A little late I know. It’s not even April anymore. Who was excited to see a fifth apes movie? Who has ever been excited for the fifth installment of anything? There gets to a point where a franchise has to make an important decision, A. Stop or B. Start over with something new and different. 20th Century Fox decided to go with C. Just do the same old shit again and see if it makes money.
Battle for the Planet of the Apes is no more its own movie than the worst parts of all its predecessors. It’s wordy, confusing, and flat filmmaking. If it weren’t for the ape costumes (of which most have seen better days) there wouldn’t be anything interesting about this uninspired vision of the future. This is further ruined by the film’s inconsistencies in regards to the rest of the series. Battle is one last squeeze out of the dried up utters of a once promising cash cow.
The film begins with an introduction by an Orangutan known as “The Lawgiver” played by John “Where’s my paycheck?” Huston. Audiences learned in previous films that the Lawgiver is the founding father of ape society. This story is not about him, rather the dull escapades of Caesar (Roddy McDowall). The Lawgiver speaks of how the apes came to be in a mind-numbing (almost five-minute long) monologue with flashbacks until the REAL film starts. When it does we pick up with Caesar twelve years after the previous installment Conquest, which leads to my first area of confusion “You’re telling me that in TWELVE YEARS all apes can talk?” In the last film, it was only Caesar. “What the f#@k did he do, invent magic?”
Moving on, Caesar tries to lead a community of apes and human slaves but faces complications with the heartless gorilla Aldo (Claude Atkins). Defeated in his attempts to unify the apes and people, Caesar is reminded by a human slave named MacDonald (Austin Stoker) that the Forbidden City (the remains of a major U.S. city) still stand and there Caesar can find answers. In the Forbidden City Caesar can learn about his parents and possibly the future.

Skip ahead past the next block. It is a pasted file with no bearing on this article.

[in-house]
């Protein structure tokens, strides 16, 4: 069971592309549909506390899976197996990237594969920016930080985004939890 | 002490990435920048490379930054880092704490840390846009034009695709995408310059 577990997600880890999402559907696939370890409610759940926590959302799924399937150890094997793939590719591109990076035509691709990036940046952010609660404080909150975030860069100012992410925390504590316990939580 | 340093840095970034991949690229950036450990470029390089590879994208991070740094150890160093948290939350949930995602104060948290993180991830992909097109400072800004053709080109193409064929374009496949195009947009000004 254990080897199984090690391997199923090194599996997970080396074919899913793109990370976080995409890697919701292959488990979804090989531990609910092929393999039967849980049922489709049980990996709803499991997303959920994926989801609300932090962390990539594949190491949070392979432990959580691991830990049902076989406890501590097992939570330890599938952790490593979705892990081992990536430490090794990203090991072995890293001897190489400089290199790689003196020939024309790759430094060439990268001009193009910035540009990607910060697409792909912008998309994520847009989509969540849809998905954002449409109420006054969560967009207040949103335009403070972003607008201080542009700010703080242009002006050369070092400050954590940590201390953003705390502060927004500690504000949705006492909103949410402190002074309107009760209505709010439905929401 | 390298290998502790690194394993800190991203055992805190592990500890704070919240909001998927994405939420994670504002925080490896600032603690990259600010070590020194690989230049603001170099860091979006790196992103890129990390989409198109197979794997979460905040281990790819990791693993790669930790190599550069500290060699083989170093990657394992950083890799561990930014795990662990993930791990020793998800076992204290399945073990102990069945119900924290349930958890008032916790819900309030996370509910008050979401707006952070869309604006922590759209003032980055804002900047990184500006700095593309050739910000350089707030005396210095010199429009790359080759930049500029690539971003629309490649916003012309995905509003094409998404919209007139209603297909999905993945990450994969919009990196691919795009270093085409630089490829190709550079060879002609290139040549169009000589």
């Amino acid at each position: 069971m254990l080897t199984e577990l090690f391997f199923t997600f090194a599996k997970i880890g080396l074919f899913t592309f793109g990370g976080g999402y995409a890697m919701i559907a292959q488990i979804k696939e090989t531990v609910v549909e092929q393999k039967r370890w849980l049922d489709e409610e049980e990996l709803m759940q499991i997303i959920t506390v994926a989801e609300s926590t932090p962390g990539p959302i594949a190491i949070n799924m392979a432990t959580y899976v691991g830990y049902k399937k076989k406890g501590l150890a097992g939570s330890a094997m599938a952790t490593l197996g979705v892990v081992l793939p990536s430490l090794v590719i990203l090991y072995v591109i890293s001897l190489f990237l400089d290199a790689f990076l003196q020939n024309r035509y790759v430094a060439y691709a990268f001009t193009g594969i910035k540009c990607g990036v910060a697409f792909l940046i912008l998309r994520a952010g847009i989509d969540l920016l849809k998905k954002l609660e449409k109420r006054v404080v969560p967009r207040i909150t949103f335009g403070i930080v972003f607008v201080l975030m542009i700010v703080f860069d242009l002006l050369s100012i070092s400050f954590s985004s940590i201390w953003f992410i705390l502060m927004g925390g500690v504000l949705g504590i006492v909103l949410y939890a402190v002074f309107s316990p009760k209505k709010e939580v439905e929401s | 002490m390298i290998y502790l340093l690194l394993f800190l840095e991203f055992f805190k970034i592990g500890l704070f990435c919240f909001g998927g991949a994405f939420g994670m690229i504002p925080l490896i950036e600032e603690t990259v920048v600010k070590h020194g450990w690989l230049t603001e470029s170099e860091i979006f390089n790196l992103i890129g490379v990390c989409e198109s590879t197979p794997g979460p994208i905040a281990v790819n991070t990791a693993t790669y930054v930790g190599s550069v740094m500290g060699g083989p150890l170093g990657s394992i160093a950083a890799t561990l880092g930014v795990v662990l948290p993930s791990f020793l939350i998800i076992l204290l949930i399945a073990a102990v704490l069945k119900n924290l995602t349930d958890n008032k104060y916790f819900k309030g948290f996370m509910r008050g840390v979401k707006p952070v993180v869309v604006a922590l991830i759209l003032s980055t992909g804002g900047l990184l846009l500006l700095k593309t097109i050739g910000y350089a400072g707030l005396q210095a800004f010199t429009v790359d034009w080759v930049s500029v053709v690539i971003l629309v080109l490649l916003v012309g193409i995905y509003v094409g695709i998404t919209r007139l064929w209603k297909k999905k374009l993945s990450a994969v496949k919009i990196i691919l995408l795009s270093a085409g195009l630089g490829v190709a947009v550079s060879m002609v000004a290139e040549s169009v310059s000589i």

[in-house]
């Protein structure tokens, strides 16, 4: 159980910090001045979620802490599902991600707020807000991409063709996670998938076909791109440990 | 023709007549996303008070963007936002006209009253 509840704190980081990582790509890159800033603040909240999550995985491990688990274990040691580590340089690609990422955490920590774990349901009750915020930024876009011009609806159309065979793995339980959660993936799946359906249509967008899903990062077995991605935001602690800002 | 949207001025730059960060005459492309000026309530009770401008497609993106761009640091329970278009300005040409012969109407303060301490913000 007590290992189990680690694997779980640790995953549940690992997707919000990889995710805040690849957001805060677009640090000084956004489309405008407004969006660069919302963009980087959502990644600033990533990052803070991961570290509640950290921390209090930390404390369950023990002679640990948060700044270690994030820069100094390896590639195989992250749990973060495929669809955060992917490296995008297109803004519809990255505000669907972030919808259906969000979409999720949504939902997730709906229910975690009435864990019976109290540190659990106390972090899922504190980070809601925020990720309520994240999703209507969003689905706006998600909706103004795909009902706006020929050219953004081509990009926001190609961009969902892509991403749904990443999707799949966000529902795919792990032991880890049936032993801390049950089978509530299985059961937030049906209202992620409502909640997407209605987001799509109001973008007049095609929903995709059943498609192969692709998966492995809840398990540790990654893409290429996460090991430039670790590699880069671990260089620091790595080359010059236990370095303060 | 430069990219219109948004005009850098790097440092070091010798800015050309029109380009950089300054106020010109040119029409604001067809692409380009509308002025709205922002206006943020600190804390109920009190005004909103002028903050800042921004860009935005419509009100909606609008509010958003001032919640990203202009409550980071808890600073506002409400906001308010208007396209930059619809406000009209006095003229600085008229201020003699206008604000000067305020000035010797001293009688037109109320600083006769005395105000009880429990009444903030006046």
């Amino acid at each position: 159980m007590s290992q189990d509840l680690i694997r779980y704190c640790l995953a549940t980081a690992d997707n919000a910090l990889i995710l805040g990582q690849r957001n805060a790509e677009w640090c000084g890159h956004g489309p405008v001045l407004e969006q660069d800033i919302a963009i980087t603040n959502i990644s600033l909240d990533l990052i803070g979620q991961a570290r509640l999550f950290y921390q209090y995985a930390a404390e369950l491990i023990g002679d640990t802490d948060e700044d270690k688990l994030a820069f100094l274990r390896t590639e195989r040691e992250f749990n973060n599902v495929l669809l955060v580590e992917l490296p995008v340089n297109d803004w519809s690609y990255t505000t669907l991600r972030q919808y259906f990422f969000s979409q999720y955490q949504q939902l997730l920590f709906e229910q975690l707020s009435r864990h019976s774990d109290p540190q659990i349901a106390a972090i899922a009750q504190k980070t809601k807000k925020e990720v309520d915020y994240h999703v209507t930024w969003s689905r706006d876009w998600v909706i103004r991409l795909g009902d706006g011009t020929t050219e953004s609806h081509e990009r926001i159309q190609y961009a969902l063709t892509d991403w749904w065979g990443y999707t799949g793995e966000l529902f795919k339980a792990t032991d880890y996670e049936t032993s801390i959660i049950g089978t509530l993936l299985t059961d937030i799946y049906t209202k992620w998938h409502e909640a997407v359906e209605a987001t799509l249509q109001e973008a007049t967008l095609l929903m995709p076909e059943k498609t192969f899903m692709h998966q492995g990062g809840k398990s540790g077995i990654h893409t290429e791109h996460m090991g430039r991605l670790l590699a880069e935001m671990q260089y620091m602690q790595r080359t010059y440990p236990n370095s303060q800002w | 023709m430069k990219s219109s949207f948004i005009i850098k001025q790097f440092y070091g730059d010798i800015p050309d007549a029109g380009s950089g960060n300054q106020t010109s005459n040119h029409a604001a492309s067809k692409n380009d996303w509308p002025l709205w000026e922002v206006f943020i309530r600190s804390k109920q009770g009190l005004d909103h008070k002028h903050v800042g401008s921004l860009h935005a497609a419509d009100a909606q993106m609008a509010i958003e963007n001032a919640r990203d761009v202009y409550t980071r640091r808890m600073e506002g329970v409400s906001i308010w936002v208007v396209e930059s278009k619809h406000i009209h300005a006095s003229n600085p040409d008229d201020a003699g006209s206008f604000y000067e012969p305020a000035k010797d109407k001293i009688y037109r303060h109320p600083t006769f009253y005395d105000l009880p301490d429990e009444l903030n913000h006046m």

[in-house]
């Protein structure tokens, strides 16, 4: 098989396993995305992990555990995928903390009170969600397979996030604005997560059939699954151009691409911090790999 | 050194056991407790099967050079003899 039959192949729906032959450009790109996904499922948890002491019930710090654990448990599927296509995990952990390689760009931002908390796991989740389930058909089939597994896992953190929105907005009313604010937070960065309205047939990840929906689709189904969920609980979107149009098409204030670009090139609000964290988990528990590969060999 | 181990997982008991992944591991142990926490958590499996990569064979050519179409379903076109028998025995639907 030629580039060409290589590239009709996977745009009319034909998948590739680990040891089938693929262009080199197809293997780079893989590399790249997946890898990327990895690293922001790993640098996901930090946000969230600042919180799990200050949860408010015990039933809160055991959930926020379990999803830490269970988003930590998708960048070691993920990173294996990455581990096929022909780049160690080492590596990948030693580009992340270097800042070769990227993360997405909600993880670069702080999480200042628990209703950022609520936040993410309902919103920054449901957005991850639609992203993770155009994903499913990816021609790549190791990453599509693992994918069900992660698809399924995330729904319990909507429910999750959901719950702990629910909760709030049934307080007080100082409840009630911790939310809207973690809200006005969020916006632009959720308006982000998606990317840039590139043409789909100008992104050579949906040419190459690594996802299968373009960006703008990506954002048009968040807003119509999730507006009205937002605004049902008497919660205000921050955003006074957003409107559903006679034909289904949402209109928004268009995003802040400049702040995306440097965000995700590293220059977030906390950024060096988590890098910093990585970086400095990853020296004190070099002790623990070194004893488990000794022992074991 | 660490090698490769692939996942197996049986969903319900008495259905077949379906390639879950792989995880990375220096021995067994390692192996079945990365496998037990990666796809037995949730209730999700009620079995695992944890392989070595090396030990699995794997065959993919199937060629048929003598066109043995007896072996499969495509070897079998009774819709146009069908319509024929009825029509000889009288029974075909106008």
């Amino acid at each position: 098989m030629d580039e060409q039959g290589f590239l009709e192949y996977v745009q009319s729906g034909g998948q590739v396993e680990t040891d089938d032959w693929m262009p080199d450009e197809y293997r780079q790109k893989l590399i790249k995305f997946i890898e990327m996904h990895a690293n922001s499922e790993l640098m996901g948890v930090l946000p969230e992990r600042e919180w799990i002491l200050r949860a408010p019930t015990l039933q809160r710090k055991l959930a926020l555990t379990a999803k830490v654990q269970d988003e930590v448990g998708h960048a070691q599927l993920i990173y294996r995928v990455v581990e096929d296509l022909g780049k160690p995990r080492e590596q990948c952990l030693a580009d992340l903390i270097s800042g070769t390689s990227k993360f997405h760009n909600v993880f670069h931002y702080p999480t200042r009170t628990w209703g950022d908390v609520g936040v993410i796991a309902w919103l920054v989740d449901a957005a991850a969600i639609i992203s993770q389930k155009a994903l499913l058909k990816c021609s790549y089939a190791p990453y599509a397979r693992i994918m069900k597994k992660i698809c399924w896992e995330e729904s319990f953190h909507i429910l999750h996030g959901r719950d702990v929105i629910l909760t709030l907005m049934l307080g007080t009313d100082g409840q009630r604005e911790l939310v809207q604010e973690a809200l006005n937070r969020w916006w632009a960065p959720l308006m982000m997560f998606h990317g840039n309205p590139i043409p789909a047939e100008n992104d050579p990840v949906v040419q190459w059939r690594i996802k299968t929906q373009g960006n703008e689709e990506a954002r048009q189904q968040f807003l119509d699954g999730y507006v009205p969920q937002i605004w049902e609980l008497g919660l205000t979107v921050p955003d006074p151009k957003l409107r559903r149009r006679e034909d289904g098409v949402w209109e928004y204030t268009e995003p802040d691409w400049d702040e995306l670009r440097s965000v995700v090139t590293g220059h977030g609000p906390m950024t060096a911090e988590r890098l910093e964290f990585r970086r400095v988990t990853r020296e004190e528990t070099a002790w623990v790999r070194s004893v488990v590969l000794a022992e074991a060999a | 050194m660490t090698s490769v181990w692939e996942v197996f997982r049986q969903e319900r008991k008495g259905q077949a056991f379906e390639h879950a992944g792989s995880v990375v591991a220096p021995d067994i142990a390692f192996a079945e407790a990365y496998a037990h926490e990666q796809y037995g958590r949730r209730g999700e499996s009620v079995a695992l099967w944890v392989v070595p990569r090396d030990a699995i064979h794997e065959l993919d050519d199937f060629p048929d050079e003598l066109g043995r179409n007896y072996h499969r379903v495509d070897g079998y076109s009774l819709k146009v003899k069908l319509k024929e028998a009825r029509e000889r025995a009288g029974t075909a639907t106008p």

The group sets out on a mission that makes no sense, oh yeah and there’s a brainy orangutan named Virgil (wonderfully played by Paul Williams) who tags along. What do they encounter in the Forbidden City? If you guessed those lame mutants from Beneath the Planet of the Apes, you guessed right. They all fight because you know whatever, Caesar learns about his compassionate pacifist parents and they get the hell out of there.
Next, for no reason, the mutants decide they don’t like the apes and start a war. I guess this movie needed to cash in on that title. Now Caesar must do battle against the mutants, Aldo, and the potential revolt within the community. “Why does everyone have to fight?” The mutants could have easily stayed in the Forbidden City and they would be fine. Aldo could go anywhere else with his followers and start a community, it’s a big planet!
Where the past few films were penned by Paul Dehn, this film was written by Joyce and John Corrington (The Omega Man.) An interesting decision considering the couple had never seen any of the other films. My first reaction would be “It’s obviously these guy’s fault the movie is bad.” Yet, Paul Dehn rewrote most of the script and changed the ending to the Lawgiver finishing the story and a shot of a crying Caesar statue. Reportedly, Joyce Corrington called the ending “Stupid. It turned our stomachs when we saw it.” I’m surprised, it sounds like the film’s failure was Dehn’s misdoing. This would make sense considering Dehn had been running out of ideas and conflicts since Escape.
I’m afraid this is where I’ll end my Apes journey. Yes, I have seen the Mark Wahlberg version, yes it’s bad, but I need a break from all this monkey business. If you want to find my review of Rise of the Planet of the Apes it should be in the catacombs of this site. I’ll see you all again when I see Dawn of the Planet of the Apes this summer. Hopefully, it won’t suffer the same fate as past Apes films. I want to see plenty of Apes-a-popping!